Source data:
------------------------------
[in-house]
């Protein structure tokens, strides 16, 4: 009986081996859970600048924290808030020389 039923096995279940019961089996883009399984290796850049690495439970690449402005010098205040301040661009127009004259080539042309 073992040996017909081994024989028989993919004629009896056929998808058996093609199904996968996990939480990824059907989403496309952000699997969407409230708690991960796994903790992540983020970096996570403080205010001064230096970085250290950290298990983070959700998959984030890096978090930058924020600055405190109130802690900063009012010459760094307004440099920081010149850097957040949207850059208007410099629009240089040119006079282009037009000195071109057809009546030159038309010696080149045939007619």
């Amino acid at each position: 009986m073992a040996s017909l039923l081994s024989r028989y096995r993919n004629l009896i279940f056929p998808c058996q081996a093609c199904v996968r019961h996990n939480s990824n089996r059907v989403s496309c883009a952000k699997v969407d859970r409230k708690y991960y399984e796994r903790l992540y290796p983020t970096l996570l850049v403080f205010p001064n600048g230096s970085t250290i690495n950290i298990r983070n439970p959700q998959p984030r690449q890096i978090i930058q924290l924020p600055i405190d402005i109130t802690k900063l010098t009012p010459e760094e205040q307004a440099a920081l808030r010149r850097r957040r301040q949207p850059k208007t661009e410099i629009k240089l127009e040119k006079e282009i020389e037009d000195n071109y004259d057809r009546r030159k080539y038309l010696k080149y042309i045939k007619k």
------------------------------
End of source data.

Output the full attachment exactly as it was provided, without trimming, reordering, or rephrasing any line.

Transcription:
[in-house]
């Protein structure tokens, strides 16, 4: 009986081996859970600048924290808030020389 039923096995279940019961089996883009399984290796850049690495439970690449402005010098205040301040661009127009004259080539042309 073992040996017909081994024989028989993919004629009896056929998808058996093609199904996968996990939480990824059907989403496309952000699997969407409230708690991960796994903790992540983020970096996570403080205010001064230096970085250290950290298990983070959700998959984030890096978090930058924020600055405190109130802690900063009012010459760094307004440099920081010149850097957040949207850059208007410099629009240089040119006079282009037009000195071109057809009546030159038309010696080149045939007619």
């Amino acid at each position: 009986m073992a040996s017909l039923l081994s024989r028989y096995r993919n004629l009896i279940f056929p998808c058996q081996a093609c199904v996968r019961h996990n939480s990824n089996r059907v989403s496309c883009a952000k699997v969407d859970r409230k708690y991960y399984e796994r903790l992540y290796p983020t970096l996570l850049v403080f205010p001064n600048g230096s970085t250290i690495n950290i298990r983070n439970p959700q998959p984030r690449q890096i978090i930058q924290l924020p600055i405190d402005i109130t802690k900063l010098t009012p010459e760094e205040q307004a440099a920081l808030r010149r850097r957040r301040q949207p850059k208007t661009e410099i629009k240089l127009e040119k006079e282009i020389e037009d000195n071109y004259d057809r009546r030159k080539y038309l010696k080149y042309i045939k007619k």